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Palo Alto Historic Buildings Inventory

1456 Edgewood Drive
Earlier addresses were on Embarcadero Road, Hamilton Avenue Extension, and 156 Edgewood Drive

Inventory photo gate
Inventory photo Photo taken May 2012.

The following is from the Centennial Buildings Tour, prepared by The City of Palo Alto Historic Resources Board for the Centennial Building Celebration, April 16, 1994. The houses included on the tour were all identified as at least 100 years old:

Built as a Victorian cottage by Dr. William A. Newell of San Francisco, only the Juana Briones house retains older elements. It was rebuilt several times and is now a two story, clapboard–sided house notable for its history rather than its architecture. The garden retains original plant and tree materials. 1450 Edgewood was its original carriage house. In 1909 Senator Marshall Black purchased and enlarged the house—he was imprisoned for embezzlement in 1913.

The following is from the Historic Buildings Inventory as revised in 1985:

Physical appearance:   The structure is a two–story wood frame house with clapboard siding and some features of Craftsman and Colonial Revival styles. The foundation dates back to 1866; the house was reconstructed sixteen years after it was built, using original materials, and other changes have since been made—hence irregularities in floor plan. The garden, though reduced in size, exhibits more continuity than the house, containing a lemon, a loquat, and a walnut tree from the original orchard. The home at 1450 Edgewood was once the carriage house.

Significance:   This is the oldest house in Palo Alto and its importance is historical, rather than architectural. Parts of it date to the house of Dr. William A. Newell, a prominent San Francisco physician, who bought 47 1/2 acres from Henry Seale in 1864, for a country house.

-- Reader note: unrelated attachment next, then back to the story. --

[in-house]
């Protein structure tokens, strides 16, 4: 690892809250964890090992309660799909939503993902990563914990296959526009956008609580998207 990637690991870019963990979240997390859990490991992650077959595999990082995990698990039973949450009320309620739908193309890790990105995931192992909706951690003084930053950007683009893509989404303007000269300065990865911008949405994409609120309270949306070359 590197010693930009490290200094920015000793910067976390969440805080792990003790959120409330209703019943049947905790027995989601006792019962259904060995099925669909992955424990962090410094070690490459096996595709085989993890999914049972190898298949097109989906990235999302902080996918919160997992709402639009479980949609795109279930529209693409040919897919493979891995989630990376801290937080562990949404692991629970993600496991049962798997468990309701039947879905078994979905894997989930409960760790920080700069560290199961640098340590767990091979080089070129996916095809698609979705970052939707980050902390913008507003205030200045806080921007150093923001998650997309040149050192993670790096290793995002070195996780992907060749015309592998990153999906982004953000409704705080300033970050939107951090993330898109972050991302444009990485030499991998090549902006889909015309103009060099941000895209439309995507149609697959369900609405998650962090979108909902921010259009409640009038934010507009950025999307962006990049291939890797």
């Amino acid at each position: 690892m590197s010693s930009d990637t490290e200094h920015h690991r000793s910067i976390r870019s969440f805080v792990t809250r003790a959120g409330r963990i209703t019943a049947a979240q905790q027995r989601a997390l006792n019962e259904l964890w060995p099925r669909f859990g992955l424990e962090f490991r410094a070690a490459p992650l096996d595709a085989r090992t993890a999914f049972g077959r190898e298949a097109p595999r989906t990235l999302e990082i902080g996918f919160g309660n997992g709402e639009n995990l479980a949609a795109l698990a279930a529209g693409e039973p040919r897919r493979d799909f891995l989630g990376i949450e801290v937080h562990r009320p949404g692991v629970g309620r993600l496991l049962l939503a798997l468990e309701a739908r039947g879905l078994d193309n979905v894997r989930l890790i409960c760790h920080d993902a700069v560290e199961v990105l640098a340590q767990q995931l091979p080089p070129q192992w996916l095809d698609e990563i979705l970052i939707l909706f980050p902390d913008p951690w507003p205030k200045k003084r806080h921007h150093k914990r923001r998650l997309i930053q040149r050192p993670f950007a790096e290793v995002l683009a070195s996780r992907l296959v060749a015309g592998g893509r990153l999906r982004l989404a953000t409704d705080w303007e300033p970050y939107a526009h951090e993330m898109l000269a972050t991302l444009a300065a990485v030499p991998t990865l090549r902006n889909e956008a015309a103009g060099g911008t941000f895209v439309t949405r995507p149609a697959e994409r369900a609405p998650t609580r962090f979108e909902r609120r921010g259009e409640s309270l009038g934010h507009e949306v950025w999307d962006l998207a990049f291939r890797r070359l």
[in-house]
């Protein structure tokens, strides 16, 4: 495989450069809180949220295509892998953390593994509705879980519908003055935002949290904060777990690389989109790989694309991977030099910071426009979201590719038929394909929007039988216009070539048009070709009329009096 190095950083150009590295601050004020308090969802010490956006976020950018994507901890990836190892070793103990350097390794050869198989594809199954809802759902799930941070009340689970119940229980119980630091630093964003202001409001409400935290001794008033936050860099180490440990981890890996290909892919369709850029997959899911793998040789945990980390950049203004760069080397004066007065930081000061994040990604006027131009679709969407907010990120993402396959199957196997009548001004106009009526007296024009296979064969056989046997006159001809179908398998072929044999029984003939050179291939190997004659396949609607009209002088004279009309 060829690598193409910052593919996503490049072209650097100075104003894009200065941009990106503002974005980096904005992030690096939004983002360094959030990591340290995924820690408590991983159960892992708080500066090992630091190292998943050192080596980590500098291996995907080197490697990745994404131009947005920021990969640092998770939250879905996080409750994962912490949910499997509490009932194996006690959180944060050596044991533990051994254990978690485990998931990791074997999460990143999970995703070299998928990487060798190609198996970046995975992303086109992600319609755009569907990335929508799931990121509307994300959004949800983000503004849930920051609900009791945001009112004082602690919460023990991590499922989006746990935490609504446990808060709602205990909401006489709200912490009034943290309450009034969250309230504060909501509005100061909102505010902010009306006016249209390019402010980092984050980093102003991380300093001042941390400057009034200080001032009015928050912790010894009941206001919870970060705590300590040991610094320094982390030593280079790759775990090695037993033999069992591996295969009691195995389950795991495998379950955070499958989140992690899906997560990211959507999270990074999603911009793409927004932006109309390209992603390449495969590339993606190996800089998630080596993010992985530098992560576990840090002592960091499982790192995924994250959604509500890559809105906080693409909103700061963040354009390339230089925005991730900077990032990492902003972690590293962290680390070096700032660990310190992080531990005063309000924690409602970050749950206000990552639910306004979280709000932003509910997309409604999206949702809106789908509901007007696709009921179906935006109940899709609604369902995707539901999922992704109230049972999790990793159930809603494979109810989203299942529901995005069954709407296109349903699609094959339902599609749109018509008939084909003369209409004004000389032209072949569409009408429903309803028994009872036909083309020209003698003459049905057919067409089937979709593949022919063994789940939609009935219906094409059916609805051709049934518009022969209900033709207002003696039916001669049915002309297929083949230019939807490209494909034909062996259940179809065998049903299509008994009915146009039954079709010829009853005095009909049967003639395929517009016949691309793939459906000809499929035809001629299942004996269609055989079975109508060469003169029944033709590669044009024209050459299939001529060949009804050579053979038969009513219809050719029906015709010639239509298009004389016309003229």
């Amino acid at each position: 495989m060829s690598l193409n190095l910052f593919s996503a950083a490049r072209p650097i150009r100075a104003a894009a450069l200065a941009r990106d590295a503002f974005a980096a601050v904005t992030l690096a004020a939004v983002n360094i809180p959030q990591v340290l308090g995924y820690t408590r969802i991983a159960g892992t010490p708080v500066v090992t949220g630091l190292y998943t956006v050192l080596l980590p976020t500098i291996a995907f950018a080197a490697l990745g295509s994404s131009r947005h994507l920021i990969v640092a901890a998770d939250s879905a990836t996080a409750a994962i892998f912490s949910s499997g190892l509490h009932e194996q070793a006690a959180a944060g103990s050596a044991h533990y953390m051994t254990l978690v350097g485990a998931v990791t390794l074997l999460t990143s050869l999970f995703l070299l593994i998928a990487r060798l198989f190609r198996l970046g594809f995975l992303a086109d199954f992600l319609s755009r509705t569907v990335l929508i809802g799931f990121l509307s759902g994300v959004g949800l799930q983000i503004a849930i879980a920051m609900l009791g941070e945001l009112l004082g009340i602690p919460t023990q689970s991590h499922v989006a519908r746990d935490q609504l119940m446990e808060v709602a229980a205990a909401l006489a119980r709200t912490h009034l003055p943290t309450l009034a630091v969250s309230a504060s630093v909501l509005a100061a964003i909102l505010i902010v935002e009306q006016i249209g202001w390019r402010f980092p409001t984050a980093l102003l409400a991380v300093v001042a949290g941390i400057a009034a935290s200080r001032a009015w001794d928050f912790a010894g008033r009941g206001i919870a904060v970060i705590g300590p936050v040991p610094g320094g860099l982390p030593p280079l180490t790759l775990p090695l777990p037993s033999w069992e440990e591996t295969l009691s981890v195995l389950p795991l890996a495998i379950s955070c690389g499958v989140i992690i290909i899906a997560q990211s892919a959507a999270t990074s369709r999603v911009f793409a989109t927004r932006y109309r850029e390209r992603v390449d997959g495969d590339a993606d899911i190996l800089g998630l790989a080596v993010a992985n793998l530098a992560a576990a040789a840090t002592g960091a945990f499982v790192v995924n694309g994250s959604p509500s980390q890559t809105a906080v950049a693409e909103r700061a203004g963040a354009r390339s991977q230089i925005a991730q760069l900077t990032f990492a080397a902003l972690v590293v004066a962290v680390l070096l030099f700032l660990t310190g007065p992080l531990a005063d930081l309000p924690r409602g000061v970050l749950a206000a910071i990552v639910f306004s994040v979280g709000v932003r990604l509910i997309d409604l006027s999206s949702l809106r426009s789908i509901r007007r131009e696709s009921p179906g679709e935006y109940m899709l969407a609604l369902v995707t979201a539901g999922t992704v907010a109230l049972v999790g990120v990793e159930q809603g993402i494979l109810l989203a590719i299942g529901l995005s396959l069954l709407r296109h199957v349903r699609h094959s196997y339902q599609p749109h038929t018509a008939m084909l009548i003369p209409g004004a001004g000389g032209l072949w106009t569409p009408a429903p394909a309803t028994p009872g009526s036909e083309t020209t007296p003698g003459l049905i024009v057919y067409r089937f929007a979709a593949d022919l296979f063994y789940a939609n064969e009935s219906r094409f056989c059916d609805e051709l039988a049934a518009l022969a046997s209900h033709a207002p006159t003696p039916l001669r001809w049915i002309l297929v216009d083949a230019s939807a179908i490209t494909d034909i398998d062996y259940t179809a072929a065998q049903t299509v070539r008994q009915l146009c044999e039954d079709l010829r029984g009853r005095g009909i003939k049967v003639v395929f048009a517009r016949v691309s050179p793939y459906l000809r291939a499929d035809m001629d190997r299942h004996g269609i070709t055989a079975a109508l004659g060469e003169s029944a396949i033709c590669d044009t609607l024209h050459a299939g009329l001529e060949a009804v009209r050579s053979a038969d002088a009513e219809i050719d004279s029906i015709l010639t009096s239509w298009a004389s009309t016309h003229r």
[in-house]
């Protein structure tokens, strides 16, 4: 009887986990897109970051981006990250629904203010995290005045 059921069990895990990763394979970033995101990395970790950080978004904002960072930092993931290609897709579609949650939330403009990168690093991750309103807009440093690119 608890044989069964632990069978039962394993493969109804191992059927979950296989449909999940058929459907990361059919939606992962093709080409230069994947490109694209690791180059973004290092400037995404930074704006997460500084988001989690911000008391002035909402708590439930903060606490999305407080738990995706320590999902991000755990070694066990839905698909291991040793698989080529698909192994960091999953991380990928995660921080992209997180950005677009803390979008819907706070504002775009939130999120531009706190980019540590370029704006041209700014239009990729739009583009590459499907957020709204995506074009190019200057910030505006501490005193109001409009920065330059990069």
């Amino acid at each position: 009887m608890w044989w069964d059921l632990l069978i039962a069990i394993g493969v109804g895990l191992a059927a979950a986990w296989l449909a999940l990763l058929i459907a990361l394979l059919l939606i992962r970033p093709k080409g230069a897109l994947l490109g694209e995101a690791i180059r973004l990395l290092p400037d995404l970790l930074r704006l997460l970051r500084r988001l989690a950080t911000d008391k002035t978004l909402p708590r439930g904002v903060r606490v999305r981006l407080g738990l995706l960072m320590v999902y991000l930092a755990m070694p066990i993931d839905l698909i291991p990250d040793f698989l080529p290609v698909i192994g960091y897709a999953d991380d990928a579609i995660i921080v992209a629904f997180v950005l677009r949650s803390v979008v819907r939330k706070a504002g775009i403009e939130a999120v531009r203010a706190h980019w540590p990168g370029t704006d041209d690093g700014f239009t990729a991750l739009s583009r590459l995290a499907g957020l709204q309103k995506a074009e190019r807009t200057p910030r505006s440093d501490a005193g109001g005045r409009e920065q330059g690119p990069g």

Besides several farm buildings, Dr. Newell had a "variety orchard" and a grove of eucalyptus trees, some of the first to be brought from Australia. A few still stand along the creek.

A year after Palo Alto was founded, the Newells died and the property was vacant for fifteen years until purchased by Dr. Alexander A. McIntyre, a dentist, in 1906. He used the original materials to reconstruct the house.

In 1909 it was further remodeled and enlarged by Marshall Black. Black, a native of Ohio and Stanford graduate, was Secretary of the Palo Alto Mutual Building and Loan Association, President of the Palo Alto Board of Trade, state Assemblyman and Senator, and an ambitious real estate investor. Suddenly in September 1912, he was accused of embezzlement from the load association. By March, 1913, he had confessed to the crime and was imprisoned (he was paroled after three years).

In 1914, Edward and Francesca Jesurun occupied and later purchased the property (1914–24). Jesurun, a native of the Dutch West Indies, was Secretary of the Palo Alto Mutual Building and Loan Association.

After Mrs. Jesurun died and Mr. Jesurun was invalided, the property was sold to Ralph M. and Sophie Heintz in 1929. Heintz, a radio engineer, became an important World War II manufacturer. On the basis of early defense contracts, he planned an aircraft manufacturing plant in Palo Alto, but moved to Cleveland before it began production when he was unable to negotiate successfully (from his standpoint) with union labor. During the war years, the house was owned by navy officer Peter J. Hampel, and by Benjamin F. Culler, a Christian Science practitioner. It became the property of Henry and Marjorie Sanders in the mid–fifties.

Note: The house is no longer visible from the street.

 

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The foundation of this house was built in 1866 and is a Category 3 on the Historic Buildings Inventory. The architect was and the builder was. The property measures 94 by 157 feet.

Note:  With the demolition of the Juana Briones house in 2011, this house, in spite of additions and alterations over the years, is the oldest in Palo Alto.

Sources: Palo Alto City Directories; Palo Alto Times

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